Memoir illustrates painful acceptance of childhood trauma

Themes of reconciling, resiliency shine in Rosie McMahan’s immersive book

BOSTON, MA – Rosie McMahan recounts her difficult childhood that left her with feelings of shame, guilt, and a need to reconcile for years to come in “Fortunate Daughter” (April 13, 2021, She Writes Press). Rosie takes us through her experience as she and her family attempt to move on from sexual abuse, and the emotional, spiritual and even cultural complexities that come along with forgiving her father, but never being able to forget the past.

Her family’s open discussions after sexual abuse may not be conventional, but it helped all of their healing processes.

Rosie’s story is shattering beliefs about victims and abusers alike, showing that there is a path to reconciliation if the abuse is acknowledged and the abusers take responsibility. Rosie’s past experience has not changed with her decision to accept it and move on, but her approach has allowed her to continue with her life despite past trauma.

Her training as a counselor and educator is bolstered by what she experienced in her own healing process. Not as someone who experienced betrayal, abuse, and abandonment. Those things happened to her and they are important to acknowledge. What informs her today, and gives her courage, is her experience of healing. Fortunate Daughter is a way to show others that while not always possible, reconciliation can be achieved and be a fulfilling step on the road to true healing. An inspiring story of bravery and honesty in the face of trauma.

“Fortunate Daughters: A Memoir of Reconciliation”
Rosie McMahan | April 13, 2021| She Writes Press | Memoir
Paperback | 978-1-64742-024-6 | $16.95

ROSIE MCMAHAN: Rosie McMahan was brought up in Somerville, MA at a time when kids and dogs roamed the streets in unlawful packs, and the walk to a barroom or a Catholic church was less than a quarter of a mile away in any direction. Her and her husband moved to western MA in 2001 to raise their children, now 23 and 18 years old.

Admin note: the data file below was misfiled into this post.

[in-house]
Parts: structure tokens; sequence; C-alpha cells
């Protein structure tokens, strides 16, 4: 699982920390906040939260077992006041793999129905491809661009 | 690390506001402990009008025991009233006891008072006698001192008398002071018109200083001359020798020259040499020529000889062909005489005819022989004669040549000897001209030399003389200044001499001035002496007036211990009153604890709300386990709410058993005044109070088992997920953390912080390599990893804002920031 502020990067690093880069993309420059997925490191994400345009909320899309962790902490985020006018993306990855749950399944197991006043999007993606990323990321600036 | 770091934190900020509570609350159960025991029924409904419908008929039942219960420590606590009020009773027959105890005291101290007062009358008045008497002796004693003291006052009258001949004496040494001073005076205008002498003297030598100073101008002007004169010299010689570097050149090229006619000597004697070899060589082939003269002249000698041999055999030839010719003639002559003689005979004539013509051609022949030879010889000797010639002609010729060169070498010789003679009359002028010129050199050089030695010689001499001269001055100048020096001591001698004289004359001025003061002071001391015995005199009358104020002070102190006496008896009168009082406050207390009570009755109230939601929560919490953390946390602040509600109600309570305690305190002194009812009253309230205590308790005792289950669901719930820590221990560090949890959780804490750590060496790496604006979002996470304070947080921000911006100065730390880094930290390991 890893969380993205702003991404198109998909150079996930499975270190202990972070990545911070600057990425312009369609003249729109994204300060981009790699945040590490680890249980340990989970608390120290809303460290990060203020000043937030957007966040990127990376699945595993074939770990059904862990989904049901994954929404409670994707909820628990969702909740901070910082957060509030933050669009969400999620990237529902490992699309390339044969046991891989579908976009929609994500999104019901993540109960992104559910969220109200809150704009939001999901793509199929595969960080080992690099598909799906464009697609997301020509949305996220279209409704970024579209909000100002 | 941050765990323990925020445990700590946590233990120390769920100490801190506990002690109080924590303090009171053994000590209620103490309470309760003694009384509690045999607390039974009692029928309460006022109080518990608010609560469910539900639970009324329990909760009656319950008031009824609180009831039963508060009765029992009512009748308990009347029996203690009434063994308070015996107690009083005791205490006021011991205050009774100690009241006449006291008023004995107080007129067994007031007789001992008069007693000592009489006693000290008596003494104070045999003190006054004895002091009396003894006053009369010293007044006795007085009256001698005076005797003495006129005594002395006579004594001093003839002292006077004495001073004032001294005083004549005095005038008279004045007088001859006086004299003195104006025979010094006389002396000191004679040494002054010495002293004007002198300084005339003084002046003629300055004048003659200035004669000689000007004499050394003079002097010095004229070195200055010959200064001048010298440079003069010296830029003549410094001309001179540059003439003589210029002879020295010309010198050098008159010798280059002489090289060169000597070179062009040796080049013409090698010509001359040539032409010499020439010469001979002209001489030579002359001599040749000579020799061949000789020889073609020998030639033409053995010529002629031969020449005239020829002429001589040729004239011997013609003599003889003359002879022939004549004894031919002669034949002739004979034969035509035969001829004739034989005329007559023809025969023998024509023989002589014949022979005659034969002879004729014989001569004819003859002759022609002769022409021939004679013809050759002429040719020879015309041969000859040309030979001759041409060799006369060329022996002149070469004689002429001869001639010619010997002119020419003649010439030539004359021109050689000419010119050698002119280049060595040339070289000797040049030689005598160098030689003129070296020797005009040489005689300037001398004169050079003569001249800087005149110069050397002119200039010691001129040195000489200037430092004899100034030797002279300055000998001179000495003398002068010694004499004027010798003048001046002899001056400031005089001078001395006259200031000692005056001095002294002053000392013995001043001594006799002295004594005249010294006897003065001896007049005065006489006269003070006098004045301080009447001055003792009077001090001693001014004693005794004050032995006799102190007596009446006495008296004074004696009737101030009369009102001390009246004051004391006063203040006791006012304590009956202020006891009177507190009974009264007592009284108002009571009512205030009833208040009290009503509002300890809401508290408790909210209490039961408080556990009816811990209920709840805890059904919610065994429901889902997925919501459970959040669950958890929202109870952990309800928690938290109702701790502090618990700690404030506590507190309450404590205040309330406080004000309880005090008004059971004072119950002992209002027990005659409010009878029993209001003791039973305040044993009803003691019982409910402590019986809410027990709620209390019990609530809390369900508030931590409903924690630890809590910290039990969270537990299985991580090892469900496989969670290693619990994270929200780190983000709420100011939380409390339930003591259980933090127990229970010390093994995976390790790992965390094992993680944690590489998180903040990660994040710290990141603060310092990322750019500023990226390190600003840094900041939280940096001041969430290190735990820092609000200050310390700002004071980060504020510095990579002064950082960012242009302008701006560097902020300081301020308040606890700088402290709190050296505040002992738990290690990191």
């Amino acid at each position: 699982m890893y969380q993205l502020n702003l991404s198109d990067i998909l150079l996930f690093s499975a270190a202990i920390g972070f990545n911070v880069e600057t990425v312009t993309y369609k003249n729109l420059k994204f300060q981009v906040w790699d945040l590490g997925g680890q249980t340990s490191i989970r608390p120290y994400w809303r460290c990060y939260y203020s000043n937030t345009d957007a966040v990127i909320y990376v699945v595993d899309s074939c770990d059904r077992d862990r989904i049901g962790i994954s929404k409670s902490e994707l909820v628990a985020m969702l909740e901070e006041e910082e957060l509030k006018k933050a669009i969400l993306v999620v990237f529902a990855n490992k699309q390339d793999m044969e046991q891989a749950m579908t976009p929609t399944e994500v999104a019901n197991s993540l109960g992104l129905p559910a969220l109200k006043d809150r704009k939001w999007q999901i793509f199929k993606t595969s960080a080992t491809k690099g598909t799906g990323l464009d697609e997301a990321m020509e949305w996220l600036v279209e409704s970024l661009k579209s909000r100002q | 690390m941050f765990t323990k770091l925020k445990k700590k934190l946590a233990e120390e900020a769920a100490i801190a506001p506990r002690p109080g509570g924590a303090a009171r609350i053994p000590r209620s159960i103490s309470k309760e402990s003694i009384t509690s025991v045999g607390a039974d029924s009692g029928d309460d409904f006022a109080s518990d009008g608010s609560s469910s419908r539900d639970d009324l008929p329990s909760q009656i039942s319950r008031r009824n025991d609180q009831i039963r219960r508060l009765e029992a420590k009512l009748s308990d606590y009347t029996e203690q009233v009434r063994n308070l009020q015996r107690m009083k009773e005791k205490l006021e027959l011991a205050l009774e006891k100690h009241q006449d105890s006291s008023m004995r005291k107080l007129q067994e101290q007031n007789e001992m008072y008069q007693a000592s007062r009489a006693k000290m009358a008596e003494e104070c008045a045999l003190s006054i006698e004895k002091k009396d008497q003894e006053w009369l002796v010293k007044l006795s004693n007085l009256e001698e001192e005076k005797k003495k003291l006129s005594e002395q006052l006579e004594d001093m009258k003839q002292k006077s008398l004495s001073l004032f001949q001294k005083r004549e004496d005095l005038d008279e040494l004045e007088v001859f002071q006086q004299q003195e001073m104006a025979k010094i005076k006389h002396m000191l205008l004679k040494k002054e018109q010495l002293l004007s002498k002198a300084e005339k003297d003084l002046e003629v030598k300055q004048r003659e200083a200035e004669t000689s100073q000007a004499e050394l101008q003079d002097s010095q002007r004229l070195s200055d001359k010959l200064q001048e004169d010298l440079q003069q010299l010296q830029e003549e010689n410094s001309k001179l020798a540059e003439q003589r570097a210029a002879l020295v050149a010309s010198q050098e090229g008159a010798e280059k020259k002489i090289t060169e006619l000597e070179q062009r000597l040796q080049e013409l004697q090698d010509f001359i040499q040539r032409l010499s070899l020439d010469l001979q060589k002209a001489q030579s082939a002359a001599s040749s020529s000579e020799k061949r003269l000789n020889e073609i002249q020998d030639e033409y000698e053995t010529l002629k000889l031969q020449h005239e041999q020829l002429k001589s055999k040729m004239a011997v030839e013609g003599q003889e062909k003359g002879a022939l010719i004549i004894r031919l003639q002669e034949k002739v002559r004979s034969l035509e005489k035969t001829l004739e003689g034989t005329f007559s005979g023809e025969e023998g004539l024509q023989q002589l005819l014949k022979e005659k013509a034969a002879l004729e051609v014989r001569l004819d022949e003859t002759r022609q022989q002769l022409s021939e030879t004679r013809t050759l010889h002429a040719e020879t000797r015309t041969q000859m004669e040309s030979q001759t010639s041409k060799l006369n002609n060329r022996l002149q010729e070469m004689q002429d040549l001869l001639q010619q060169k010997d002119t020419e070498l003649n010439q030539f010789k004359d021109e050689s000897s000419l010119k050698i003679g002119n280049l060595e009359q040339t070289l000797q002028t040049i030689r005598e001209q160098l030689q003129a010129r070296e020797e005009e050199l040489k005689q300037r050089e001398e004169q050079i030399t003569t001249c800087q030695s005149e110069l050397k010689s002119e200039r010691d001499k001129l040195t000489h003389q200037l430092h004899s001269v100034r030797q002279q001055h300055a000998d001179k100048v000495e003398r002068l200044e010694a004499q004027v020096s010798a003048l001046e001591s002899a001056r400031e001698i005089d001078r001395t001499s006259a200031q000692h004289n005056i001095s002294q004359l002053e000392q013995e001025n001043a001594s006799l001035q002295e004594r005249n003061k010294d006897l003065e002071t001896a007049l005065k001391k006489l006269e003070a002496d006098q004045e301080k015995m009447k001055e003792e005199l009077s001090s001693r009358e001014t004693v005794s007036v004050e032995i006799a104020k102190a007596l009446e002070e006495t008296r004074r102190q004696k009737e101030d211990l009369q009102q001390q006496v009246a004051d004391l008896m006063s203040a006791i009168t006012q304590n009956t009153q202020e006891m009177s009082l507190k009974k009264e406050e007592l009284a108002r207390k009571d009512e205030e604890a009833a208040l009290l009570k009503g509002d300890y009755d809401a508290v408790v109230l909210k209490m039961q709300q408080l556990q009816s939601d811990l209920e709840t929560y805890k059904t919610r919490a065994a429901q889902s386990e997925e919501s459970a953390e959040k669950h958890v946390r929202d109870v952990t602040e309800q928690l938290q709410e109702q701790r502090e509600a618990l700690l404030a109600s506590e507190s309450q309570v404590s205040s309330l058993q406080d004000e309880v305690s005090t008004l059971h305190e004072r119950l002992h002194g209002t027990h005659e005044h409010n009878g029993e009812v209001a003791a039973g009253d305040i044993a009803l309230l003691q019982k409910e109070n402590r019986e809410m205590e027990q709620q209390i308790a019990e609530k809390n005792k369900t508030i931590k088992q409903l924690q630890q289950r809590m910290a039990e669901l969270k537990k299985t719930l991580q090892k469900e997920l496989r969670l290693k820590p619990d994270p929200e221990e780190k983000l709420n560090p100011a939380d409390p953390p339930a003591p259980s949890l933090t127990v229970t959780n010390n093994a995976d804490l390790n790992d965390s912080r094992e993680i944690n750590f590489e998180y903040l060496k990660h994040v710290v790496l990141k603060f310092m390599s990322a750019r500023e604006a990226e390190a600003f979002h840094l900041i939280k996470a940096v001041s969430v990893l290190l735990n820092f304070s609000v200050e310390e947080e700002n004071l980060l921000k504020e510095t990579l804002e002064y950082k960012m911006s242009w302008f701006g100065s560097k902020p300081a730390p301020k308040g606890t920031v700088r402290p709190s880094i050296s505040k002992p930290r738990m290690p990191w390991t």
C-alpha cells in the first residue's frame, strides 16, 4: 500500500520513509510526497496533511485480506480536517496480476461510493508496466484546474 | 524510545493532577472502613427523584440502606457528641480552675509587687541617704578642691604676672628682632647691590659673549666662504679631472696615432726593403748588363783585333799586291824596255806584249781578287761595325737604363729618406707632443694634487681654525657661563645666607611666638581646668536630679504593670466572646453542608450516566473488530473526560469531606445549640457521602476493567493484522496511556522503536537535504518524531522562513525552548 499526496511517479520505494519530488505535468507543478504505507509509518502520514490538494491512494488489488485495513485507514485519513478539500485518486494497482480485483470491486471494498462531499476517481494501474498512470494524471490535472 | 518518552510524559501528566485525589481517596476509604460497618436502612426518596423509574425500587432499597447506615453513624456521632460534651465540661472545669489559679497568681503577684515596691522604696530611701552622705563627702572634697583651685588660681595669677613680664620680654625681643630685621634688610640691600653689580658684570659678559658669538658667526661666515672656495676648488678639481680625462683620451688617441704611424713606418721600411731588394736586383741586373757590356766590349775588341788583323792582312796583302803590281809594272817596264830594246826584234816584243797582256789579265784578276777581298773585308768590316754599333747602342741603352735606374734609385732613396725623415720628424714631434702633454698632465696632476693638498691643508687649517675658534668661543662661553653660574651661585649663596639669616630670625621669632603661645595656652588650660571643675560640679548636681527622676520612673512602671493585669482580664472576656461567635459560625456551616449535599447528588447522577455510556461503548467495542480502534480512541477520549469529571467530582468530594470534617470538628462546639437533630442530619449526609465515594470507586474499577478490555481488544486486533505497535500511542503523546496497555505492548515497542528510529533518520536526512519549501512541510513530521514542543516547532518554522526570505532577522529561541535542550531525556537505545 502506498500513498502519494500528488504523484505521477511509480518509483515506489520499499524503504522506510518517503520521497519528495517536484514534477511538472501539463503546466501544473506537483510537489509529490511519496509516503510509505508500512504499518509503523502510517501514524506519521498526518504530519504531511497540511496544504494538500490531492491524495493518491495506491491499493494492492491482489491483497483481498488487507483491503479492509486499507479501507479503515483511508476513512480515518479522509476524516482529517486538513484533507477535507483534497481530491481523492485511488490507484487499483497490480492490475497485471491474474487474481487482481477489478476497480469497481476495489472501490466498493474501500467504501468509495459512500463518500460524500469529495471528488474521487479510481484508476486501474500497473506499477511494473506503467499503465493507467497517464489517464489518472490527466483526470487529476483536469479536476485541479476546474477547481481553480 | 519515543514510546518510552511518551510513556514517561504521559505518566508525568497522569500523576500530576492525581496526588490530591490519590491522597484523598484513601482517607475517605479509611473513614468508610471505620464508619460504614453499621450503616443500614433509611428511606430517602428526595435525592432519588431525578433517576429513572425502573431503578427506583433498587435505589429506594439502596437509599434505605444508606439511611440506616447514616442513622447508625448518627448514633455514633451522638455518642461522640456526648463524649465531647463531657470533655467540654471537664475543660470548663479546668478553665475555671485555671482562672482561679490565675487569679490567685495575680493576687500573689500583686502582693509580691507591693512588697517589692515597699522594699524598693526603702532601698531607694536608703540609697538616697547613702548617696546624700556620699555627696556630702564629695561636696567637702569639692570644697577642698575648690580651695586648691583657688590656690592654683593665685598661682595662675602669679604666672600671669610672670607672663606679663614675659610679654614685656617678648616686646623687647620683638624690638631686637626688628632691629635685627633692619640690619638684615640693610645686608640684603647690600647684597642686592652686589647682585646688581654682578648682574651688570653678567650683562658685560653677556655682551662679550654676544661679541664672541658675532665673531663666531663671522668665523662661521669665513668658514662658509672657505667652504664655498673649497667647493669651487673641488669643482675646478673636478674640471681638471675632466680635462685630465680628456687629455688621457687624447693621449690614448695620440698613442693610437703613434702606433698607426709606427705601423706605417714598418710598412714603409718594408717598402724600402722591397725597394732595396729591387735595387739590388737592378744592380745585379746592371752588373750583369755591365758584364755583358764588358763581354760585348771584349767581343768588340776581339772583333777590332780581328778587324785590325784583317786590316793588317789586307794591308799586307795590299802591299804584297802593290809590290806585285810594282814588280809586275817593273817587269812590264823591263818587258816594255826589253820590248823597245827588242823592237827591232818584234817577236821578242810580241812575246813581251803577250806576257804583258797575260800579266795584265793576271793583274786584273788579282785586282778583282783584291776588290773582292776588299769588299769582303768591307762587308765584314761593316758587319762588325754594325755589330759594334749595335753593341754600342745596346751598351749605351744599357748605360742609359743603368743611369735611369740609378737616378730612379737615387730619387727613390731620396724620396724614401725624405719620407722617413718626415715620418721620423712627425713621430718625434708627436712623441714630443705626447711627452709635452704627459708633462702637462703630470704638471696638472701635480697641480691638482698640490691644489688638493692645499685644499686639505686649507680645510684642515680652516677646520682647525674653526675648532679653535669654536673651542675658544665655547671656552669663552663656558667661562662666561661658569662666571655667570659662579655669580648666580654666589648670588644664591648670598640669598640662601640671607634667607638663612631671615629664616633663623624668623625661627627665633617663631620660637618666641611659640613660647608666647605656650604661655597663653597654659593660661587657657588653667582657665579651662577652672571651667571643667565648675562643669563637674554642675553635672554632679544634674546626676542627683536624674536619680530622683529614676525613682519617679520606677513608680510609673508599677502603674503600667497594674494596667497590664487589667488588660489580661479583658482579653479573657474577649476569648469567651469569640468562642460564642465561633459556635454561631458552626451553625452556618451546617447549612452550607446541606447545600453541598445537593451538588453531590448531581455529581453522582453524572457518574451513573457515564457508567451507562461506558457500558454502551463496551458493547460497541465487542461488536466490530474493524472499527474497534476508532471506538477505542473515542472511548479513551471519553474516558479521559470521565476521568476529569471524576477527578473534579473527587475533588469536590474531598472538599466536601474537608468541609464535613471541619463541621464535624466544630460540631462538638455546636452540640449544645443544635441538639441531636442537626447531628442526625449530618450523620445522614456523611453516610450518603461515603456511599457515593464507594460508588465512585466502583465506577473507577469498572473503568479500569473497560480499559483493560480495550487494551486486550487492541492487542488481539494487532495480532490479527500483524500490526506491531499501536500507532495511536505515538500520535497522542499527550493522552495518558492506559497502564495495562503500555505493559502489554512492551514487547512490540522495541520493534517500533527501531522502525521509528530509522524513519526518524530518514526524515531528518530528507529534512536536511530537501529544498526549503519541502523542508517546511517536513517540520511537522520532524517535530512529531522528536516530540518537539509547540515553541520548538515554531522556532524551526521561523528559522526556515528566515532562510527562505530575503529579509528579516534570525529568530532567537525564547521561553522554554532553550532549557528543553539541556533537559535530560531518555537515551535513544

Her writing has received prizes and she can be heard reading in local venues, including Pecha Kucha (a local storytelling event), the annual Garlic & Arts Festival and the Greenfield Annual Word Festival (GAWF). In October 2017, she was one of the featured writers in “The Gallery of Readers” series held at Smith College each year. And in 2018, her writing was presented in a juried exhibition titled

“COLLABORATION” held at the Burnett Gallery in Amherst, MA. She has also been published in several journals, including Silkworm, Typehouse Literary Magazine, Black Fox Literary Magazine, the 2017 Gallery of Readers Anthology, and Passager Journal. Recently, she wrote a piece titled “After All These Years” that was published on

In an interview, Rosie McMahan can discuss:

  • What conditions need to exist for someone to be able to reconcile with their perpetrator – working with skilled therapists who understand and value healing
  • Her work as a counselor utilizing restorative justice principles and trauma informed care values
  • What led her to become a survivor activist who embraces resiliency, honesty and compassion in the work she does
  • Active rejection of the stigma that comes from being someone identified as a person with a trauma history who does not distinguish herself as a victim
  • The experience of going through a constructed reconciliation process that allowed for a healing journey that didn’t just benefit Rosie, but her whole family